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DEFENDING LAND AND ENVIRONMENTAL RIGHTS

Small-scale farmers and Indigenous groups say big ag offers only false and self-interested solutions

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A member of a farming cooperative working in a field near Divo, Ivory Coast. Most of the world’s food is still raised by small farmers

Hundreds of civil society groups, academics and social movements are boycotting the first UN global food summit amid growing anger that the agenda has been hijacked by an opaque web of corporate interests.

Called the people’s summit by UN organisers, groups representing thousands of small-scale farmers and Indigenous communities, which produce 70% of the world’s food through sustainable agriculture, are among those to withdraw from Thursday’s event saying their knowledge and experience has been ignored.

The declaration, signed by about 600 groups and individuals, states: “[We] reject the ongoing corporate colonization of food systems and food governance under the facade of the United Nations Food Systems Summit … The struggle for sustainable, just and healthy food systems cannot be unhooked from the realities of the peoples whose rights, knowledge and livelihoods have gone unrecognized and disrespected.”

Some have criticized the prominence of corporations, such as Nestlé, Tyson and Bayer, in the summit’s efforts to identify food system solutions.

About 90 world leaders are expected to attend the summit in New York, with at least 130 countries making pledges on issues like free school meals, reducing food waste, healthy eating, biodata and carbon capture.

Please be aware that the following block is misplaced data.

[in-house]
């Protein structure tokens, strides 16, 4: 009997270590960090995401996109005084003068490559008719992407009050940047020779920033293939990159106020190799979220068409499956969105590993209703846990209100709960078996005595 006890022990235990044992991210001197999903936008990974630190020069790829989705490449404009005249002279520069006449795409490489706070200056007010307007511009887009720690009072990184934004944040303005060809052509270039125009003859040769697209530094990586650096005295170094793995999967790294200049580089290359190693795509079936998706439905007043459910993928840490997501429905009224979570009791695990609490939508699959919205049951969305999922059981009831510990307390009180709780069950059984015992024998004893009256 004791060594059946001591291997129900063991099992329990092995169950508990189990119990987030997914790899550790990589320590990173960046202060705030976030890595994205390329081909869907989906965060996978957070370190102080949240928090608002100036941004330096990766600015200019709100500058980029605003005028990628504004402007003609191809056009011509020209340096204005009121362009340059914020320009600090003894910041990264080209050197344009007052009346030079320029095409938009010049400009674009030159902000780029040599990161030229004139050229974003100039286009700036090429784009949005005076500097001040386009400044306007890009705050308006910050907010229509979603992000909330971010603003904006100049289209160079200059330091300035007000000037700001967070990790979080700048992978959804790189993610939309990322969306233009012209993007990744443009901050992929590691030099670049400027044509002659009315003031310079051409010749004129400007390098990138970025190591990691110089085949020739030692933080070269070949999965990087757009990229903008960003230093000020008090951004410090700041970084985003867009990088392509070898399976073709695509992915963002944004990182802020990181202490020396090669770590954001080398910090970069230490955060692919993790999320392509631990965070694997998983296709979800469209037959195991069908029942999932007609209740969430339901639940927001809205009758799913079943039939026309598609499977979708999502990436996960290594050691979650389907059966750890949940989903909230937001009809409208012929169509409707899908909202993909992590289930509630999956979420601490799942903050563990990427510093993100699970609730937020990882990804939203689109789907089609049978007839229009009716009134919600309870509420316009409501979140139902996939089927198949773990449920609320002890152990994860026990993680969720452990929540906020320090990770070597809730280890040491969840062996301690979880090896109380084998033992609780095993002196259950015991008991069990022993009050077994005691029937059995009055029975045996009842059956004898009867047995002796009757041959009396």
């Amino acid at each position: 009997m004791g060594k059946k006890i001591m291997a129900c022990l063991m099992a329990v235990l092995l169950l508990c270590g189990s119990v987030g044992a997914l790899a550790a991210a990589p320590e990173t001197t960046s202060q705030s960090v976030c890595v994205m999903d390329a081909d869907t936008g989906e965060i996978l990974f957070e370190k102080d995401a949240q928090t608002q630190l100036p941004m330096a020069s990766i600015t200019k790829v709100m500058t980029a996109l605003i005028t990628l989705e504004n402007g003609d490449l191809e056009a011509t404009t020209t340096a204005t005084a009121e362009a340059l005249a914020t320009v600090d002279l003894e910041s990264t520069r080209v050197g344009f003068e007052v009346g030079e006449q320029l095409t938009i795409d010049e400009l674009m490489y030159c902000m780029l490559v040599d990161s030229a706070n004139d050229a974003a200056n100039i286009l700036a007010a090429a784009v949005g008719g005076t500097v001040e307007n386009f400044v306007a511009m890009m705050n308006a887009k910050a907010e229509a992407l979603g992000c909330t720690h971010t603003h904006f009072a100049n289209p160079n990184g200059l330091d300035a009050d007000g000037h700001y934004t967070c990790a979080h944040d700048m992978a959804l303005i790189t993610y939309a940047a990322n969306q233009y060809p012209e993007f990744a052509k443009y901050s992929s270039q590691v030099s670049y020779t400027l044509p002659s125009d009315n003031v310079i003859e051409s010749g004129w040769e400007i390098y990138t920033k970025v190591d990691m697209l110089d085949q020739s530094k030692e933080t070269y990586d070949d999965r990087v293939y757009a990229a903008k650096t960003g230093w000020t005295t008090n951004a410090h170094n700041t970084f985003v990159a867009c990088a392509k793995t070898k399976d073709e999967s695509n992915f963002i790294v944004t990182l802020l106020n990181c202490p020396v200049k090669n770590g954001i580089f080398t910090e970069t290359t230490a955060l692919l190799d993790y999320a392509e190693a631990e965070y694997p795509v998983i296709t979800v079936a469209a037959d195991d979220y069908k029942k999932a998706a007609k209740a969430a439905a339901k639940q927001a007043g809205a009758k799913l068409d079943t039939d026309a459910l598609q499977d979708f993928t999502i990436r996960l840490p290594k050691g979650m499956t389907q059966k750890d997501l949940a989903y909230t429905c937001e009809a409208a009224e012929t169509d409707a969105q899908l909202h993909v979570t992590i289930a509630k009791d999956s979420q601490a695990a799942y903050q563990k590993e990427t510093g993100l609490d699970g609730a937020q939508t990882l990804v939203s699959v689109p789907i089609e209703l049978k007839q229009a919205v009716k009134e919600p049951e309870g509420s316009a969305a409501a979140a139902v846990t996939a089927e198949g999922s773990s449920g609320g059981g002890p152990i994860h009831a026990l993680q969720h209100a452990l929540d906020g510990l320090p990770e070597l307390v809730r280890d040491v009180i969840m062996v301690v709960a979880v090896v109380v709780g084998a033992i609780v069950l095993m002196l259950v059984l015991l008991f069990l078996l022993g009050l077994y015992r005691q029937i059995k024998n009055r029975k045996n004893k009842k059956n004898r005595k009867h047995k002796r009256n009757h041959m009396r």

The summit, which has taken two years and millions of dollars to organise, was convened ostensibly to garner political commitment to help deliver the Sustainable Development Goals (SDGs) amid growing public criticism of the food industry’s contribution to hunger, malnutrition and obesity, as well as environmental destruction, biodiversity loss and climate chaos.

It was billed as a landmark initiative in which the UN would act as the broker gathering views from a wide range of experts – academics, NGOs, philanthropic donors, farmers, community and Indigenous groups, corporations and business associations – to generate sustainable and equitable solutions.

Yet critics say the role and responsibility of transnational corporations – which dominate every part of the food system, from seeds and pesticides to slaughterhouses, breweries and supermarkets – has not been adequately addressed. Nor have human rights or the pandemic, despite the fact it led to a huge rise in global food insecurity and exposed severe vulnerabilities in the global supply chain.

The Covid-19 pandemic led to a shortage of essential foods in Sri Lanka. People formed long lines to buy food at a state-run store in Colombo.
The Covid-19 pandemic led to a shortage of essential foods in Sri Lanka. People formed long lines to buy food at a state-run store in Colombo. Photograph: Chamila Karunarathne/EPA

“The audacity of the UN to keep calling this a people’s summit even as it continues to lose support is arrogant, [as is] pointing to my participation without listening to any of the substantive things I’ve said,” said Michael Fakhri, the UN special rapporteur on the right to food and adviser to the summit.

Fakhri and those boycotting the summit say the UN has given the private sector a dominant role in almost every part of the summit, which will lead to transnational corporations and their allies in the non-profit and philanthropy sectors having greater scope to direct food policies, financing and governance.

As a result, they say solutions will be market-led, piecemeal, voluntary and heavily weighted towards increasing food production through capital investments, big data and proprietary technologies. Critics say that this approach will enable a handful of corporations and individuals to expand control over the global food system to the further detriment of the vast majority of people and the planet.